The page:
Wastewater treatment plant (WWTP) effluents are major sources of endocrine-disrupting chemicals (EDCs) and other chemicals of toxicological concern for the aquatic environment. In the present study, we used an integrated strategy combining passive sampling (Chemcatcher®), developmental toxicity, and mechanism-based in vitro and in vivo bioassays to monitor the impacts of a WWTP on a river. In vitro screening revealed the WWTP effluent as a source of estrogen, glucocorticoid, and aryl hydrocarbon (AhR) receptor-mediated activities impacting the downstream river site where significant activities were also measured, albeit to a lesser extent than in the effluent. Effect-directed analysis of the effluent successfully identified the presence of potent estrogens (estrone, 17α-ethinylestradiol, and 17β-estradiol) and glucocorticoids (clobetasol propionate and fluticasone propionate) as the major contributors to the observed in vitro activities, even though other unidentified active chemicals were likely present. The impact of the WWTP was also assessed using zebrafish embryo assays, highlighting its ability to induce estrogenic response through up-regulation of the aromatase promoter-dependent reporter gene in the transgenic (cyp19a1b-green fluorescent protein [GFP]) zebrafish assay and to generate teratogenic effects at nonlethal concentrations in the zebrafish embryo toxicity test. The present study argues for the use of such an integrated approach, combining passive sampling, bioassays, and effect-directed analysis, to comprehensively identify endocrine active compounds and associated hazards of WTTP effluents. Environ Toxicol Chem 2018;37:2079-2088. © 2018 SETAC.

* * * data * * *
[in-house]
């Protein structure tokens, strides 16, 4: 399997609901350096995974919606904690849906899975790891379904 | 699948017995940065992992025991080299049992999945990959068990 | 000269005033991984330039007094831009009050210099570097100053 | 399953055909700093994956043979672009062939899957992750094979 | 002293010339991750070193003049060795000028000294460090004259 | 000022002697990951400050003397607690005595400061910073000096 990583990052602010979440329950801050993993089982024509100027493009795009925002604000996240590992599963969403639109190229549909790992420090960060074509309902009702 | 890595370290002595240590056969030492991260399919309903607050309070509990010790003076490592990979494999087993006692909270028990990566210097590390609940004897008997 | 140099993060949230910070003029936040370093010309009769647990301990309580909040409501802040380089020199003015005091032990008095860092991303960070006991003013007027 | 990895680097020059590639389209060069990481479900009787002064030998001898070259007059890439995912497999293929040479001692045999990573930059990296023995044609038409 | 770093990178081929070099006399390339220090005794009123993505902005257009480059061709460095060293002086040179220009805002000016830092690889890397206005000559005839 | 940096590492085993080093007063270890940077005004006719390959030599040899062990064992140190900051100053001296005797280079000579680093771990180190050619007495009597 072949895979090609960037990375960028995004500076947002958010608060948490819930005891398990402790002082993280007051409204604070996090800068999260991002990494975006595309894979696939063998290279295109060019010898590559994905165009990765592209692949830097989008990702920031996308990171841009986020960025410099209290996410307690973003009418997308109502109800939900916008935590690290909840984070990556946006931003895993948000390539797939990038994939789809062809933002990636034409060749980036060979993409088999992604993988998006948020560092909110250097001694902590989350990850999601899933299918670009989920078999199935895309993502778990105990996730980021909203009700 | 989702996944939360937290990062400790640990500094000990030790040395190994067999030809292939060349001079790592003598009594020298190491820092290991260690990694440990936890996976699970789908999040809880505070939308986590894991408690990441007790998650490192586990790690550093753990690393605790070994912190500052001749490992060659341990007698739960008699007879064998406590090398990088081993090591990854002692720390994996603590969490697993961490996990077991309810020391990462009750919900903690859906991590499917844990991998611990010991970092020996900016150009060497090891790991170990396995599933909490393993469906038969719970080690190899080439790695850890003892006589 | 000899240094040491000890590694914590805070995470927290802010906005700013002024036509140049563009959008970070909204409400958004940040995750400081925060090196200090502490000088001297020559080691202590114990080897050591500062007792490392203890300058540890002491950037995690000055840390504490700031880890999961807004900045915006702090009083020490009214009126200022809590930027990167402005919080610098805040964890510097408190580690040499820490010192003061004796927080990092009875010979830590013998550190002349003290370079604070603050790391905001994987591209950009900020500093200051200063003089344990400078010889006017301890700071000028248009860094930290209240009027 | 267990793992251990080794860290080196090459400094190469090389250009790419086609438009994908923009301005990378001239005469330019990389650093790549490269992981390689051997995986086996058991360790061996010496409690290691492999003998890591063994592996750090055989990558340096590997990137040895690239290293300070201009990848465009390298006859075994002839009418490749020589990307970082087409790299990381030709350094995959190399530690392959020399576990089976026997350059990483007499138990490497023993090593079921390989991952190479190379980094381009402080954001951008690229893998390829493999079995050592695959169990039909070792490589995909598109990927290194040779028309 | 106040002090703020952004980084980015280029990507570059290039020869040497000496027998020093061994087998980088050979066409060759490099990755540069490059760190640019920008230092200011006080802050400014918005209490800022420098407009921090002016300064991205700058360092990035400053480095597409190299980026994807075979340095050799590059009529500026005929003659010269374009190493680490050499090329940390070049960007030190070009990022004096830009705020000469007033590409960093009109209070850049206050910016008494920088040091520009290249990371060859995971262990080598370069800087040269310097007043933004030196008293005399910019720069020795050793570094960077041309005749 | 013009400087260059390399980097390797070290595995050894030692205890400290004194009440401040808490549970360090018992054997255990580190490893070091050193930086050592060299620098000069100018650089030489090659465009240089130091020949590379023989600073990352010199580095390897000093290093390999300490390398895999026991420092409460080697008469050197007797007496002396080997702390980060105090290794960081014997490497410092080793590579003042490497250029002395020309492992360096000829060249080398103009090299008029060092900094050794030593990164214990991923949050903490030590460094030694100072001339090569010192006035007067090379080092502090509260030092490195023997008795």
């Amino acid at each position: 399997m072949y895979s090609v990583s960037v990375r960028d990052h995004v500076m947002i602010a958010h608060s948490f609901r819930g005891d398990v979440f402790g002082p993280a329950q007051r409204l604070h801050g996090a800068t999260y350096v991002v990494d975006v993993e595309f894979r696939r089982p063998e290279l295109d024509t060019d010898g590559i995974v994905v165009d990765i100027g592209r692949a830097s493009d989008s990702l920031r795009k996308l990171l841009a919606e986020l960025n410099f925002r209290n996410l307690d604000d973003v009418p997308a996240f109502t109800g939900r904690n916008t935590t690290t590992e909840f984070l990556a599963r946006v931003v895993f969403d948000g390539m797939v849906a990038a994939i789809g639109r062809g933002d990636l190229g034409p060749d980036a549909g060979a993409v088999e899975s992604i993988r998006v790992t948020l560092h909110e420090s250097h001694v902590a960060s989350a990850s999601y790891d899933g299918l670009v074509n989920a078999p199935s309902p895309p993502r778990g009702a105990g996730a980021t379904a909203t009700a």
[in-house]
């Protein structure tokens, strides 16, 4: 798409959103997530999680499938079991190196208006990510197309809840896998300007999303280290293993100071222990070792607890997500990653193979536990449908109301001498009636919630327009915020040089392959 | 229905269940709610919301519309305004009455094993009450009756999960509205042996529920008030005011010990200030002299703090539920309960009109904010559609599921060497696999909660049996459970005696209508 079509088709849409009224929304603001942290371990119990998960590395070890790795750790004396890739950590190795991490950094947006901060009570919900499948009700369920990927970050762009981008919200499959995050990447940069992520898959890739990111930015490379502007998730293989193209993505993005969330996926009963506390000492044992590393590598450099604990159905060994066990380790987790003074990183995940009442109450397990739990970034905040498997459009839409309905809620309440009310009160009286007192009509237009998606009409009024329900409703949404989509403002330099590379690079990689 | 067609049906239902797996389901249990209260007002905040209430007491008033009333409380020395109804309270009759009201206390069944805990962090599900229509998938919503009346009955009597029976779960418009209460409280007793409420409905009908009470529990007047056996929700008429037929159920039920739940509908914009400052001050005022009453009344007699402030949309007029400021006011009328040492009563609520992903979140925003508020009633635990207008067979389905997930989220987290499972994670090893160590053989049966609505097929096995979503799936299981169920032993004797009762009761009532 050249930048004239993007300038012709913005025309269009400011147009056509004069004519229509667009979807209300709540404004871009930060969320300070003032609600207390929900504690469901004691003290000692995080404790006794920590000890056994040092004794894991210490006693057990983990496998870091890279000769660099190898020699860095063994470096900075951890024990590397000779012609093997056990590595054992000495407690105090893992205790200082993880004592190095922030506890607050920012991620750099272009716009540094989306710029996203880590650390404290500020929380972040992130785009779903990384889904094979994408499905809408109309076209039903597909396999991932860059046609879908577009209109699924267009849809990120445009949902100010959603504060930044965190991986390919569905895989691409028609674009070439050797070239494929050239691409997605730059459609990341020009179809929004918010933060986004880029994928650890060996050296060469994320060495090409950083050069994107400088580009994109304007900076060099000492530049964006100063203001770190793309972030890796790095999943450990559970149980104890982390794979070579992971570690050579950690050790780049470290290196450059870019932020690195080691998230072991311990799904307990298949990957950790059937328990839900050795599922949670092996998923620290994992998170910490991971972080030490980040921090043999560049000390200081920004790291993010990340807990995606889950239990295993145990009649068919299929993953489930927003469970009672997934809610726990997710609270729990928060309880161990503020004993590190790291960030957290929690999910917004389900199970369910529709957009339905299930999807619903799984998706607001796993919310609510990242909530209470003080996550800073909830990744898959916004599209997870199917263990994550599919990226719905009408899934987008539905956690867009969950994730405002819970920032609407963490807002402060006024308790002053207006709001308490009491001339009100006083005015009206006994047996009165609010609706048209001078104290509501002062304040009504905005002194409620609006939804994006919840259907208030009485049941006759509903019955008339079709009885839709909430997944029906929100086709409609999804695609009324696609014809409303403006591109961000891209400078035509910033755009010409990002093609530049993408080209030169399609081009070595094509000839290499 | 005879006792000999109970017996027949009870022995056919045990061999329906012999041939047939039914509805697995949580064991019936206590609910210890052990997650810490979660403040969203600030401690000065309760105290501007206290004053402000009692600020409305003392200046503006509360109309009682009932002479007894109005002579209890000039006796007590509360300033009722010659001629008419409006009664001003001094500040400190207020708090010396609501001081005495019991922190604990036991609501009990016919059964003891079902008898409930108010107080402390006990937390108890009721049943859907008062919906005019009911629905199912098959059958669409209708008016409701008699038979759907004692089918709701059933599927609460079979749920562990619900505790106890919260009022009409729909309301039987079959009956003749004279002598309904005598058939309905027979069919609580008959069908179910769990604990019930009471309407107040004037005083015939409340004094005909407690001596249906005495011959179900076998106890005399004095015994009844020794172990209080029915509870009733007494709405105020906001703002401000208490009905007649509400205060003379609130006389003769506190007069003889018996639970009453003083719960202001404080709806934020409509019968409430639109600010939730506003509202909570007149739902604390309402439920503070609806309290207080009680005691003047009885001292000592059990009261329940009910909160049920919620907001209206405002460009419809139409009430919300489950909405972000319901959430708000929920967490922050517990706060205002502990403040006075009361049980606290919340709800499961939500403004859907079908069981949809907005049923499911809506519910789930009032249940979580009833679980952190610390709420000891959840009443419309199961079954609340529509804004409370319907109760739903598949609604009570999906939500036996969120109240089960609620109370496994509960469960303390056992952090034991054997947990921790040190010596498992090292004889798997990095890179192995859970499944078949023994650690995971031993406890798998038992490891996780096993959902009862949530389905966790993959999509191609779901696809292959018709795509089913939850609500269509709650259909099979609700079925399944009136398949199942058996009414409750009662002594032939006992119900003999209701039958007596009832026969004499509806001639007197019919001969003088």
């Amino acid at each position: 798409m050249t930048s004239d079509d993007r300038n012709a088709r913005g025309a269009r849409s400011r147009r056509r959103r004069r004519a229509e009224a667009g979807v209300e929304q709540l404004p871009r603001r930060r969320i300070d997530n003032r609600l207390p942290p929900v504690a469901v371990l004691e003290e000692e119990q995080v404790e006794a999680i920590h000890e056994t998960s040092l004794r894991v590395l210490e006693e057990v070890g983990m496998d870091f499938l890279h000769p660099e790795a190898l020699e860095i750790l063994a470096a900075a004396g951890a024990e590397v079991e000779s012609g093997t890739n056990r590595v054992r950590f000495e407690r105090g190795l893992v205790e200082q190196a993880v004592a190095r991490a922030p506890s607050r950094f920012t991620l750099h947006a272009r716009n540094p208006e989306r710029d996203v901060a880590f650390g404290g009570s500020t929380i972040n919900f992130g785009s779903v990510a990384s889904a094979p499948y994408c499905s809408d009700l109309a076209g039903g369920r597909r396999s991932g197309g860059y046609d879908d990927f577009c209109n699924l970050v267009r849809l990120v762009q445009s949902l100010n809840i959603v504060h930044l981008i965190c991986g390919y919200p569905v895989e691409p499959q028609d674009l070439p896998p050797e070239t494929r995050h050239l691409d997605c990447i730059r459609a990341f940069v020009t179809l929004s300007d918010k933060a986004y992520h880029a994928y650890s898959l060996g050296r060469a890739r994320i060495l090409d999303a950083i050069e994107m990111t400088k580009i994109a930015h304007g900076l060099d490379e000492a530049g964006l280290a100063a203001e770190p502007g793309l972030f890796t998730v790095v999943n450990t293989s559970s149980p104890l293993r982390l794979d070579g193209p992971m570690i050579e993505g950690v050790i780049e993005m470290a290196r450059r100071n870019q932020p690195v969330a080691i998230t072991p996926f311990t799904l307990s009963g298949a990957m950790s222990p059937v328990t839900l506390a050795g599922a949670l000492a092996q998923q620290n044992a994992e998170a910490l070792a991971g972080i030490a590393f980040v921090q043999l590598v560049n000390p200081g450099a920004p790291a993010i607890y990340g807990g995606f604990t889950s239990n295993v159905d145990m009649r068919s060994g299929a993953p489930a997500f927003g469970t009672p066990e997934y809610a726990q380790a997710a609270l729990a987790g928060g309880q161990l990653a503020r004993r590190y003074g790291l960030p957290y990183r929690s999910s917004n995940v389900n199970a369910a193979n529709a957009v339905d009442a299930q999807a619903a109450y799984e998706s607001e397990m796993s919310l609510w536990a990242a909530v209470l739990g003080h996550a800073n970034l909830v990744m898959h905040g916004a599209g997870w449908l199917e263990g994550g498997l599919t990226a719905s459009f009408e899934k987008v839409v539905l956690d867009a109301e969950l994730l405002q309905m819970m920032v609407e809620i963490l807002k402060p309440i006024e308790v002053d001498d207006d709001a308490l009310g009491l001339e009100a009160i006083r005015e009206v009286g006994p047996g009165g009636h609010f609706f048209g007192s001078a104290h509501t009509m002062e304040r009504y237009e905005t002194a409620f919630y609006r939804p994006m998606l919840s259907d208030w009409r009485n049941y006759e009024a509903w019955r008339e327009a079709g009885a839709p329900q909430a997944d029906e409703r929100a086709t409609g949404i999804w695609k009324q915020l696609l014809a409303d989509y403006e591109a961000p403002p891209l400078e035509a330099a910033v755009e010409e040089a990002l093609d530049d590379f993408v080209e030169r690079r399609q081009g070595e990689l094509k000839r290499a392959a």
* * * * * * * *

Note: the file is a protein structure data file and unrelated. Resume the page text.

Keywords: Effect-directed analysis; Embryo toxicity; Endocrine-disrupting chemicals (EDCs); LC-MS/MS analysis; Passive sampling; WWTP effluent.
© 2018 SETAC.